part 2 and
part 3 of this procurement law basics series, we looked at the
conceptual basis for procurement law in Canada – the contract
A-contract B analysis and some of the terms that the courts have
implied into contract A. Most recently, we looked at the implied
term to act fairly and not to give any one bidder an unfair
advantage over the others.
This blog post looks at what happens if contract A does not come
into existence – is there still a duty of fairness?
In straightforward tender cases the courts have been clear in
holding that there is no free-standing duty of fairness outside
contract A. So, in Midwest Management v. BC Gas
Utility Ltd., all the tenders were non-compliant and therefore
no contract A came into existence with any bidder. The owner chose
to negotiate with only one bidder. The BC Court of Appeal held that
this decision could not be challenged by the other bidders. In
Hub Excavating v. Orca Estates, the owner issued
a tender knowing that its budget was probably too low for the job
and then withdrew the tender when the bids came in too high. The BC
Court of Appeal held that the owner did not owe bidders a duty of
fairness in deciding whether or not to continue the tender process
– that duty could only arise in the context of contract
The contract A-contract B analysis has also been applied to
requests for proposals. If an RFP gives rise to binding proposals
and there is no scope for subsequent negotiations, a contract A
will arise when compliant proposals are submitted and the duty of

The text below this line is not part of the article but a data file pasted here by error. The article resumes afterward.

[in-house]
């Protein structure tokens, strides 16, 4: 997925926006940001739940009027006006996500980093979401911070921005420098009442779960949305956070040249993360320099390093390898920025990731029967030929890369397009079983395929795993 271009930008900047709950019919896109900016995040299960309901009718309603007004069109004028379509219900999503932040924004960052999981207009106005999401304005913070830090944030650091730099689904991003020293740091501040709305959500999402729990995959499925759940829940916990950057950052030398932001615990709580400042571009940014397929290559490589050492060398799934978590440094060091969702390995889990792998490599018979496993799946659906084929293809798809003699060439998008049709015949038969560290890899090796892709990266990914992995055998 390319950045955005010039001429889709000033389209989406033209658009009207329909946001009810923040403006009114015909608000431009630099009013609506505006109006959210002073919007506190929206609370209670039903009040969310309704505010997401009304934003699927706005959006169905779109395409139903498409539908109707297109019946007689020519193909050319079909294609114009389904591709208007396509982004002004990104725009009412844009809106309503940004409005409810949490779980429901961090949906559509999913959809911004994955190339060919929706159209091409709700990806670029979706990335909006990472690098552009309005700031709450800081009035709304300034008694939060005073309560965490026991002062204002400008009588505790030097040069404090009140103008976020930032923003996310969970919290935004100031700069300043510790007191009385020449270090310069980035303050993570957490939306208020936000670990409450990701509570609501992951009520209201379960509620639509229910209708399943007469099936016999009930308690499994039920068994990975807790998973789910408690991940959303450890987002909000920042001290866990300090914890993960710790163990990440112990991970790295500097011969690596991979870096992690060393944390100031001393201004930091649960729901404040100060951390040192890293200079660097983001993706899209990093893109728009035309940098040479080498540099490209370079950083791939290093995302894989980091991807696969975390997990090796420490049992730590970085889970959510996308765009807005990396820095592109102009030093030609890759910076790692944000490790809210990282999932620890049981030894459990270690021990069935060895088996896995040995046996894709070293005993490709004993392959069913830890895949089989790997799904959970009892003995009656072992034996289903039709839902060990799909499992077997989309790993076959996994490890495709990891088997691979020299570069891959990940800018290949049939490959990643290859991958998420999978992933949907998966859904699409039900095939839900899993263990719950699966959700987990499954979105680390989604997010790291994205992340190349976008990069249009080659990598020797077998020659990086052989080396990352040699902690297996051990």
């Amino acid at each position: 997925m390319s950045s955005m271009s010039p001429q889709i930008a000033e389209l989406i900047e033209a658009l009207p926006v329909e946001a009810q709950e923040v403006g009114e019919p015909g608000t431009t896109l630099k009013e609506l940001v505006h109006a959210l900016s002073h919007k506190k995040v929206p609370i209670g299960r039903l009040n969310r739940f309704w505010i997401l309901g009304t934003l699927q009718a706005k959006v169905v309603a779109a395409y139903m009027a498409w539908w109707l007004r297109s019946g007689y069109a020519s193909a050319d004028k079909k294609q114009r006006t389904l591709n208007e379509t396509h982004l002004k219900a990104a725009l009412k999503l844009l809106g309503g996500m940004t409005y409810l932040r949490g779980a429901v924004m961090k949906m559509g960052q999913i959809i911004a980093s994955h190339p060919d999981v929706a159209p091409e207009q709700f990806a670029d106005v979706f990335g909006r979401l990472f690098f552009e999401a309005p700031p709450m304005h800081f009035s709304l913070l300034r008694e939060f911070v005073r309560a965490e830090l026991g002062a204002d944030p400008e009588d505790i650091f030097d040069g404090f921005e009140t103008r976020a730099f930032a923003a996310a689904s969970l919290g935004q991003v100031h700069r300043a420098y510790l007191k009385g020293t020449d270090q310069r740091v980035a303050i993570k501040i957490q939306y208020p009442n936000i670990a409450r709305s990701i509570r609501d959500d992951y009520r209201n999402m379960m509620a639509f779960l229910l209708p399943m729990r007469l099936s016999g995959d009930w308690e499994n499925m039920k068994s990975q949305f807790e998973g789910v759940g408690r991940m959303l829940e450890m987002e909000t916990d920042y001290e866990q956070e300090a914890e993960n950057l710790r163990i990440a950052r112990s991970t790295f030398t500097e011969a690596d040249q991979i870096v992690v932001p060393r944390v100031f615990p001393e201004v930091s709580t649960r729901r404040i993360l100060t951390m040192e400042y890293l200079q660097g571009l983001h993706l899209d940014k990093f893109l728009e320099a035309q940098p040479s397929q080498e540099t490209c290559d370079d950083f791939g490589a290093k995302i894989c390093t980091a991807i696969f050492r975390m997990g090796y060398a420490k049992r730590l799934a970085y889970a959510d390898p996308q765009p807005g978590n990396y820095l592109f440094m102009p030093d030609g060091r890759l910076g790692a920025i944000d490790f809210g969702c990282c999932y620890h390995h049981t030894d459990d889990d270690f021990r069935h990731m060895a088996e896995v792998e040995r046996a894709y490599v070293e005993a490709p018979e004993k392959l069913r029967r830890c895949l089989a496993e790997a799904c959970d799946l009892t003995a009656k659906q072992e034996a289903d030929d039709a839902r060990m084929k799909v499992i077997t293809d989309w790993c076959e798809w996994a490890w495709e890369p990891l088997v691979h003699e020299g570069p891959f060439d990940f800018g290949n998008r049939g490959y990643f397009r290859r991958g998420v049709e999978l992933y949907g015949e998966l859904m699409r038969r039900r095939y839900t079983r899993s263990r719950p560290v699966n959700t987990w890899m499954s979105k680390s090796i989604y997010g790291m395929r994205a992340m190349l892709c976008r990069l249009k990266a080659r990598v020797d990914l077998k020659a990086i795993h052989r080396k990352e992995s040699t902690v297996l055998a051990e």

fairness is implied into that contract. However, the term
"request for proposals" covers a wide range of documents
and in certain cases, for example where the procuring body intends
to negotiate the final form of contract with the preferred
proponent and reserves considerable discretion, the courts have
held that no contract A arises when the proposals are
However, in contrast to the pure tender cases, the courts have
held in certain circumstances that, despite there not being a
contract A when proposals are submitted, the procuring body may
still be subject to a duty of fairness in considering the
In Mellco Developments Ltd. v. Portage La Prairie
(City), the City was selling land for development purposes and
issued an RFP for this purpose. One bidder submitted a detailed
proposal which clearly complied with the terms of the RFP and
offered $316,000 for the property. The other proposal did not match
the RFP terms, but offered $425,000 for the property and had some
innovative ideas for the development. The City accepted the second
proposal and this decision was challenged. The Manitoba Court of
Appeal held that no contract A arose at the time of submission of
proposals. However, it went on to hold that even on a pure request
for proposals, the City had a duty to "conduct itself fairly
and in good faith".
Despite these clear statements in Mellco, other cases
continue to cast doubt on the concept of a free-standing duty of
fairness – see for example Guysborough
(Municipality) v. Resource Recovery Fund Board
Although the majority of the cases hold in favour of there not
being a duty of fairness in the procurement process outside of
contract A, owners should continue to take care if they want to act
in a way that would be contrary to the duty to act fairly. The
Mellco case shows that the courts may be willing to impose
a duty of fairness in any event.
The next blog will explore another avenue for imposing a duty of
fairness in public sector procurement – the possibility of a
judicial review action.
The content of this article is intended to provide a general
guide to the subject matter. Specialist advice should be sought
about your specific circumstances.
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